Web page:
“Creative youth development has the unique potential to deepen and sustain youth engagement by providing opportunities for youth to develop their creative potential, amplify their voices, and build leadership skills,” said Jonathan Herman, Executive Director of the National Guild for Community Arts Education. “For many youth, CYD programs also can be a pathway to other services such as college and career readiness, mental health services, academic support, and more.”
Positive Youth Development (PYD) Framework
Creative Youth Development is rooted in the principles of Positive Youth Devleopment (PYD).
(The following is an excerpt from the website of YouthPower.)
This framework illustrates that to achieve the vision of healthy, productive, and engaged youth, PYD programs, practices, and policies must work with youth to improve their:
• Assets: Youth have the necessary resources, skills and competencies to achieve desired outcomes.
• Agency: Youth perceive and have the ability to employ their assets and aspirations to make or influence their own decisions about their lives and set their own goals, as well as to act upon those decisions in order to achieve desired outcomes.
• Contribution: Youth are engaged as a source of change for their own and for their communities’ positive development.
• Enabling environment: Youth are surrounded by an environment that develops and supports their assets, agency, access to services, and opportunities, and strengthens their ability to avoid risks and to stay safe, secure, and be protected and live without fear of violence or retribution. An enabling environment encourages and recognizes youth, while promoting their social and emotional competence to thrive. The term “environment” should be interpreted broadly and includes: social (e.g., relationships with peers and adults), normative (e.g., attitudes, norms and beliefs), structural (e.g., laws, policies, programs services, and systems) and physical (e.g., safe, supportive spaces).
Mass Cultural Council: http://www.massculturalcouncil.org/creative_youth/news_stories.asp?link_id=66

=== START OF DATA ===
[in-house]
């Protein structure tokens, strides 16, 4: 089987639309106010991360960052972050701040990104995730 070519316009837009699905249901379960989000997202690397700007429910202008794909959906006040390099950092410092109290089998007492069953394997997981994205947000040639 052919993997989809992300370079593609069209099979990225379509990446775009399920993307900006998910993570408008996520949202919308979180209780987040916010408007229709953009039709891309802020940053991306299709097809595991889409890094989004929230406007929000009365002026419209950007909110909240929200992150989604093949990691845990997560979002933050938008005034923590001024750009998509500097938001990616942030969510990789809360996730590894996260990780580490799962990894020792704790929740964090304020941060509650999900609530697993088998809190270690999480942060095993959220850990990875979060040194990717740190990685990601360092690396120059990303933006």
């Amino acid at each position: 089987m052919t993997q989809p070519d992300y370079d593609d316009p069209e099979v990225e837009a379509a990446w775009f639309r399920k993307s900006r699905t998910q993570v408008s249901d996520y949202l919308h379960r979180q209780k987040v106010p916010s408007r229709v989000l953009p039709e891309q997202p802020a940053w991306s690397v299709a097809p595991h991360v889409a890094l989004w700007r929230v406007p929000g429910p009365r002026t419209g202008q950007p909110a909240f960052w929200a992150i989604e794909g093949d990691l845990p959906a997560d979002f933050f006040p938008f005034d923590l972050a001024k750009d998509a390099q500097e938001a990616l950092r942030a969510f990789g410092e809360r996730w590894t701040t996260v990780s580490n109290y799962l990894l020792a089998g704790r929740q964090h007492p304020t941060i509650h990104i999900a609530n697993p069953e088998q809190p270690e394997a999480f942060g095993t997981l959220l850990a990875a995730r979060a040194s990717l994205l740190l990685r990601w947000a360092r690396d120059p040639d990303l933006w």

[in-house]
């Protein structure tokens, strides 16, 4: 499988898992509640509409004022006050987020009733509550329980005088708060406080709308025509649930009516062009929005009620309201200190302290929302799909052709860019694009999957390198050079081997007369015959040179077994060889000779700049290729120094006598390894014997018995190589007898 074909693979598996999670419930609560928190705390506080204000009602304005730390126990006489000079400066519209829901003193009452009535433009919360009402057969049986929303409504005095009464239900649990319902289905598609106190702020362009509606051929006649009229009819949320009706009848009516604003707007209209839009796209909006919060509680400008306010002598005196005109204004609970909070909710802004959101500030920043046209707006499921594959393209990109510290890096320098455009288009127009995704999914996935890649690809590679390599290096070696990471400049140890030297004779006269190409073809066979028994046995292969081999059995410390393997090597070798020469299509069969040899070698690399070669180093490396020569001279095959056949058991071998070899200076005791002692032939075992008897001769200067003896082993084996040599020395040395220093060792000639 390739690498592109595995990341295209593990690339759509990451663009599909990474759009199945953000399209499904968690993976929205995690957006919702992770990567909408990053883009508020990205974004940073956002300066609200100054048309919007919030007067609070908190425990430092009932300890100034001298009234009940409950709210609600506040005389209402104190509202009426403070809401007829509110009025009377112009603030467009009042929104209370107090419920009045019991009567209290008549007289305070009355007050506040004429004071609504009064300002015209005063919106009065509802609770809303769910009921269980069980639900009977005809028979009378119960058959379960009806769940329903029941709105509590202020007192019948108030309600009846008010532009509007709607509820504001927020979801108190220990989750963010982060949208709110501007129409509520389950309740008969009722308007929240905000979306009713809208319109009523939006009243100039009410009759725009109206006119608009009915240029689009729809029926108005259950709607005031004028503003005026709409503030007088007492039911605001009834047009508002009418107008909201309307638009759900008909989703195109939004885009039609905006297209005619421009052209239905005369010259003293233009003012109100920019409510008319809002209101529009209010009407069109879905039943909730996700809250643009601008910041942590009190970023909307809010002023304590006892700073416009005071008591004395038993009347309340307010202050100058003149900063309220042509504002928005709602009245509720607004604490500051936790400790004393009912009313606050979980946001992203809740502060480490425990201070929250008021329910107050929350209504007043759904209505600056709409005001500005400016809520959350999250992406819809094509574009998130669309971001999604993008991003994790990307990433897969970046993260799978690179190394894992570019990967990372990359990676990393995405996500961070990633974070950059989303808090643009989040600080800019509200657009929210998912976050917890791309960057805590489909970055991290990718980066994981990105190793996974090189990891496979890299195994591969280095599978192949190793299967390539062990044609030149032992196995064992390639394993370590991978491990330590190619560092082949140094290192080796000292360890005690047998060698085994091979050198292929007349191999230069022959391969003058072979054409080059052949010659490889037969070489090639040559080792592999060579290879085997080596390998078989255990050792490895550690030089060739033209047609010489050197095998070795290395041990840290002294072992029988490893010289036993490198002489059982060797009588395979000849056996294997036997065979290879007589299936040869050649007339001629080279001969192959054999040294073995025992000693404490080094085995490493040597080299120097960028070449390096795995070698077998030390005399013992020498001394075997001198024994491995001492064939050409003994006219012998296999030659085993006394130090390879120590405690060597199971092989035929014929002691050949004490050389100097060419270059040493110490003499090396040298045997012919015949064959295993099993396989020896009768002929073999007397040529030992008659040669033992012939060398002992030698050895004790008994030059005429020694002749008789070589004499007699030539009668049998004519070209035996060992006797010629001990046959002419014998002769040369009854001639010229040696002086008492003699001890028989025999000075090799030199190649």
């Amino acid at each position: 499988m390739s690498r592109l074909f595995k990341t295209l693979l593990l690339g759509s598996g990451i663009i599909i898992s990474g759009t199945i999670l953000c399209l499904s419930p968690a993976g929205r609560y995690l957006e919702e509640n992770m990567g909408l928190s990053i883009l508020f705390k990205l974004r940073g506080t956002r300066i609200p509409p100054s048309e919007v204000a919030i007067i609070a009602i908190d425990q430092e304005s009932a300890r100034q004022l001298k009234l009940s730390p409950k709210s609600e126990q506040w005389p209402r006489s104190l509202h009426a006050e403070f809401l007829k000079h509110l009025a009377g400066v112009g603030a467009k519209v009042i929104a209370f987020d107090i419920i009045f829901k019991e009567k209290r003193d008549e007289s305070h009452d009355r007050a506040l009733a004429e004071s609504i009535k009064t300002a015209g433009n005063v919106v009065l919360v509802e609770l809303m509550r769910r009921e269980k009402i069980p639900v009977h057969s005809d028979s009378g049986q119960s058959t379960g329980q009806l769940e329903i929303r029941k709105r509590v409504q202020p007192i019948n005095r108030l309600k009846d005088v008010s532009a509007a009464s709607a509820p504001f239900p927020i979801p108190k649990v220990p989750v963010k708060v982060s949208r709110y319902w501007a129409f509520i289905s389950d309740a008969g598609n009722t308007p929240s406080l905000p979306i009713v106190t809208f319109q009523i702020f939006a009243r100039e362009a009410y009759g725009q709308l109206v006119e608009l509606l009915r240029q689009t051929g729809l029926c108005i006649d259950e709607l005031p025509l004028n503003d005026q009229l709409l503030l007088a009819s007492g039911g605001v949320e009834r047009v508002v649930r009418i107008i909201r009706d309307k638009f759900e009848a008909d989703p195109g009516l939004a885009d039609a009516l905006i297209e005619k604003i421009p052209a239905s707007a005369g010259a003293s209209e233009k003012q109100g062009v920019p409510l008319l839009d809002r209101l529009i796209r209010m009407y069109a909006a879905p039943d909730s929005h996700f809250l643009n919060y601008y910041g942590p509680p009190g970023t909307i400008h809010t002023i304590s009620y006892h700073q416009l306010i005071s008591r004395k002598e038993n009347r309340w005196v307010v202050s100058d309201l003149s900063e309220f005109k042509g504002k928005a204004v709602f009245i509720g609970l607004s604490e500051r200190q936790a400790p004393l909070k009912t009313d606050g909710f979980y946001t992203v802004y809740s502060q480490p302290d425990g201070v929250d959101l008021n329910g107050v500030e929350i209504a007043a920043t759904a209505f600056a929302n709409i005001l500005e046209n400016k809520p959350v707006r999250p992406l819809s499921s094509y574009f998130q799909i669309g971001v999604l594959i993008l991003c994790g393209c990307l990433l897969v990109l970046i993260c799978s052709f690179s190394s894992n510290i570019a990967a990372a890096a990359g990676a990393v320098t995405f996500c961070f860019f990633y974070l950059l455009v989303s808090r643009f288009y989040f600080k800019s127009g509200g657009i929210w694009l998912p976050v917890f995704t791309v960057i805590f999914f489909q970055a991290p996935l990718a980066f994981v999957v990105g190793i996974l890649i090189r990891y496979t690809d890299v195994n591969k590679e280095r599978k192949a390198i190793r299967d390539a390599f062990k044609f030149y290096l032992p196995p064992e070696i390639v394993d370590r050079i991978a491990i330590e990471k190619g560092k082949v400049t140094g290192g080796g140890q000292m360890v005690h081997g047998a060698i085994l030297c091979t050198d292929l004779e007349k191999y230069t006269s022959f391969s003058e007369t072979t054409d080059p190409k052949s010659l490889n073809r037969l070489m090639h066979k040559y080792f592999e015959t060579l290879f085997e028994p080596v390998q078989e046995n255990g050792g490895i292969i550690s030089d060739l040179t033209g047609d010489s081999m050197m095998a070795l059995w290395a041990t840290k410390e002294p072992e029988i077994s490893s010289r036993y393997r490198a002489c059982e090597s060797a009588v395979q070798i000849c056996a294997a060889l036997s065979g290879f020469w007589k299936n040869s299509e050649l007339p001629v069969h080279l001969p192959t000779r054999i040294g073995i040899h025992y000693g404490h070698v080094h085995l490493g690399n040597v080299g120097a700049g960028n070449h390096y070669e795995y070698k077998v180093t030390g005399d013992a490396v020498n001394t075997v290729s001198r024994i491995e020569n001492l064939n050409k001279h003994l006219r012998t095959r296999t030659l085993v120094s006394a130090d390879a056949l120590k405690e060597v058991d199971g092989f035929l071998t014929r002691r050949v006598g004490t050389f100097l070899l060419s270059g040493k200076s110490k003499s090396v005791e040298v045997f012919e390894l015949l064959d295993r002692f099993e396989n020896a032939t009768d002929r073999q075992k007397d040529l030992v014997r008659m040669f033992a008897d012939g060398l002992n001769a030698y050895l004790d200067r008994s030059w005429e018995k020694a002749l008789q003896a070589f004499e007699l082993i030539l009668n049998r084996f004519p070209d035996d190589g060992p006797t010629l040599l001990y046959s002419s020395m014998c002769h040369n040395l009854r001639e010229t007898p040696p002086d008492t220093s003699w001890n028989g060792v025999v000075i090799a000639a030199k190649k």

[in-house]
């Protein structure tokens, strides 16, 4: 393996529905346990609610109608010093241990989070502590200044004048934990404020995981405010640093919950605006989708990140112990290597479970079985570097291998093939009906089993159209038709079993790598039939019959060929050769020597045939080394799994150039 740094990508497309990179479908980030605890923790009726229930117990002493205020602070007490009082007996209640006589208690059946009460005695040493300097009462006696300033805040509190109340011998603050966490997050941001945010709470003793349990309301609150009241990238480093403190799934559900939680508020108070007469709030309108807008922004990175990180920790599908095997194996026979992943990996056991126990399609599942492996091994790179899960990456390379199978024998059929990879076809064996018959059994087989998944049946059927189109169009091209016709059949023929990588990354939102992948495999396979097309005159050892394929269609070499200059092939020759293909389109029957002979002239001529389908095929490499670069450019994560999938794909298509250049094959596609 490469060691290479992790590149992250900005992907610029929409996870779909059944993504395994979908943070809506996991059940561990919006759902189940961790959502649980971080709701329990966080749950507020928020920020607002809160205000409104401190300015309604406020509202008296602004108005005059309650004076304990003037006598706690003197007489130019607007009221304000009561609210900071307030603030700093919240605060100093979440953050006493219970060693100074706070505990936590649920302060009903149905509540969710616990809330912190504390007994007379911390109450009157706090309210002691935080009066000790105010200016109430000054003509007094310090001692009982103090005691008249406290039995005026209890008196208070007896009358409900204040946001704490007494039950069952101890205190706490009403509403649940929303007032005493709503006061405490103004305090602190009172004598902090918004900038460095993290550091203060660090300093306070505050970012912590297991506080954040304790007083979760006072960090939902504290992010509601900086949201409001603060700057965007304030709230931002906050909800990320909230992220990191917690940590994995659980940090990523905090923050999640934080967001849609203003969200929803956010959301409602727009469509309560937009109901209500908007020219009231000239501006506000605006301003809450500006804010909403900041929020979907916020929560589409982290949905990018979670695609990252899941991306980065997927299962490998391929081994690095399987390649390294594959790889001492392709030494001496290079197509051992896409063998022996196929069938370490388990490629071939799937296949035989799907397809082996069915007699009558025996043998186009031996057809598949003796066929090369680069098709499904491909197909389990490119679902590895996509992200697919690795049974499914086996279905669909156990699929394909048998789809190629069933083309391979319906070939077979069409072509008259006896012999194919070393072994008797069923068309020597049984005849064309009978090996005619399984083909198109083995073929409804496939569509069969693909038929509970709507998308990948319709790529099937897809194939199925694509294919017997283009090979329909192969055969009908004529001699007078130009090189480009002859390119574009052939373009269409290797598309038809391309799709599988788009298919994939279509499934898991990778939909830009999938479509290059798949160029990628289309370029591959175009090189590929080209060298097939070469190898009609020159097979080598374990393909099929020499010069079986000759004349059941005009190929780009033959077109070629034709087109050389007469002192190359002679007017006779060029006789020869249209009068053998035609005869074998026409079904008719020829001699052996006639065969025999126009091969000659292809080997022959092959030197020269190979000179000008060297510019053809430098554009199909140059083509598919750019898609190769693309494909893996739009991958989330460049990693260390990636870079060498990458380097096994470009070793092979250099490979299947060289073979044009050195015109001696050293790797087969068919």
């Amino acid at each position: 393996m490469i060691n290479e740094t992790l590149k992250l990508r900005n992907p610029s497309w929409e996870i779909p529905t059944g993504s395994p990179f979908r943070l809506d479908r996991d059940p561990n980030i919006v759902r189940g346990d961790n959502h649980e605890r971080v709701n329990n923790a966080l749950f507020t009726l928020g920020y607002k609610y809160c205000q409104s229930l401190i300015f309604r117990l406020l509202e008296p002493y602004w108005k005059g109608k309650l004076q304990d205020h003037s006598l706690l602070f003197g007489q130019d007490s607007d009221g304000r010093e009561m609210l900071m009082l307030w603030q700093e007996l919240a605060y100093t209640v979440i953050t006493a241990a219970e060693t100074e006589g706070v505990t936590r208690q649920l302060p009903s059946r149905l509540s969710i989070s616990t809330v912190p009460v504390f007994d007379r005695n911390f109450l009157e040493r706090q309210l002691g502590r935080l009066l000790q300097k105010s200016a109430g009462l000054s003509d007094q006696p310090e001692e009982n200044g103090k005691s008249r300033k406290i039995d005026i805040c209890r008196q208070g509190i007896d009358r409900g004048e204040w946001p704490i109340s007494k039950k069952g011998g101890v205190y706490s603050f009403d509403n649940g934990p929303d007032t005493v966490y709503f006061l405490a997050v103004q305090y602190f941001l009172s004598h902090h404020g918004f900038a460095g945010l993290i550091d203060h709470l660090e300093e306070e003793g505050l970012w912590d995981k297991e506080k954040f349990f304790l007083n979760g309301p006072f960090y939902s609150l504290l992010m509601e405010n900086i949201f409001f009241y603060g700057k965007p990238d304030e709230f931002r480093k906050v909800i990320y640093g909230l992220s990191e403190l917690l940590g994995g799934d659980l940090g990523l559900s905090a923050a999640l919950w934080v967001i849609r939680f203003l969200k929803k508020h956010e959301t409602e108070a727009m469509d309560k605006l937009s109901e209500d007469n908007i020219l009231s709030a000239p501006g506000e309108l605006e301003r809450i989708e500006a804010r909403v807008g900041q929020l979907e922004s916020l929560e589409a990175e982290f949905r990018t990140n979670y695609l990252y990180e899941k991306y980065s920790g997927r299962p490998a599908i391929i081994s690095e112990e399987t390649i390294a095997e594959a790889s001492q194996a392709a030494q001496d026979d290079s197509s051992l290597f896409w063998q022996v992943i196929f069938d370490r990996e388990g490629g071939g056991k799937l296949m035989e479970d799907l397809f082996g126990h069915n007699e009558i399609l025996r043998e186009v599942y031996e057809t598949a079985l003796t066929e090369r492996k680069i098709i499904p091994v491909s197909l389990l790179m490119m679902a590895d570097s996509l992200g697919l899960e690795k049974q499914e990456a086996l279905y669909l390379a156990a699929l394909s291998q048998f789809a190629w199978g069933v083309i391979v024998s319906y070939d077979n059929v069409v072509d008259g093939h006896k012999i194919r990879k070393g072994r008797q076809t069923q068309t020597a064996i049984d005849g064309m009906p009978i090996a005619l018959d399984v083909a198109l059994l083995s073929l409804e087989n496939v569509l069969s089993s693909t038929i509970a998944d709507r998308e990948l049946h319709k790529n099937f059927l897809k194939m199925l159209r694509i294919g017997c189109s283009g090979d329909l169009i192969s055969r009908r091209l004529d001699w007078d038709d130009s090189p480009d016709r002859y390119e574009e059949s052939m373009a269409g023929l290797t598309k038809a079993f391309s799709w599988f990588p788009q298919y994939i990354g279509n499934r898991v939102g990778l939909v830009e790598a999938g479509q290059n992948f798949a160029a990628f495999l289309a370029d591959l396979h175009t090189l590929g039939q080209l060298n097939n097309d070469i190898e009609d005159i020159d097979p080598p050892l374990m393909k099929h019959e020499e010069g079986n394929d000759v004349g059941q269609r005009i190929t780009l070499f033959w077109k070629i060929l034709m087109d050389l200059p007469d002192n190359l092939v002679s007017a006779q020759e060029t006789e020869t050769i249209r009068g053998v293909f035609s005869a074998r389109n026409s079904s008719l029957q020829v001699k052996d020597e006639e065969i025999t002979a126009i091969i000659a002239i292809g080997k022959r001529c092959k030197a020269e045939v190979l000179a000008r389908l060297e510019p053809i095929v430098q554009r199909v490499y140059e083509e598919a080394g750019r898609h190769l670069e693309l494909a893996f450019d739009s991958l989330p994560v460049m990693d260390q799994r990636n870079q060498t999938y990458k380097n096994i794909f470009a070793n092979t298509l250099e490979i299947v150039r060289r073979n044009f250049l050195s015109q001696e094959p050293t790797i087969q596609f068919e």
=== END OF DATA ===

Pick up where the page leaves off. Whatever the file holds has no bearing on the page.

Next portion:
Boston’s Youth Arts Evaluation Project Framework: http://www.byaep.com/1/BYAEP_Framework.html
“I hope that the attendees are able to learn about the different ways they can learn to better serve their students and understand the ways in which young people have to maneuver not only the educational system, but the world. And even though this is only a one day conference, [I hope] this will spark a conversation between young people and adults about power, shared leadership, and accountability.”Read more
This year's JAEC explores the principles, practices, and potential of creative youth development (CYD), a recent term for a longstanding theory of practice that integrates creative skill-building, inquiry, and expression with positive youth development principles, fueling young people’s imaginations and building critical learning and life skills.Read more
Composed entirely of young people from throughout the state, ages 15-18, the JAEC Youth Advisory Board is guiding Arts Commission and Department of Education staff in a collaborative effort to provide Arizona educators, administrators, and teaching artists an opportunity to explore the potential of student-centered learning and develop culturally responsive curriculum.Read more
We are pleased to announce that Nicole Amri and Jon Hinojosa of San Antonio's award-winning youth program SAY Sí, will provide the keynote addresses at JAEC 2018. Attendees will also hear from Thameenah “Ty” Muhammad, a Phoenix-based performer, teaching artist, and member of the JAEC 2018 Youth Advisory Board.Read more
Every two years, the Arizona Commission on the Arts and Arizona Department of Education co-host a Joint Arts Education Conference (JAEC) with arts educators from all disciplines. This year, the co-hosts have enlisted a highly qualified cohort of experts on creative youth engagement strategies to lead the planning and presentation of JAEC.Read more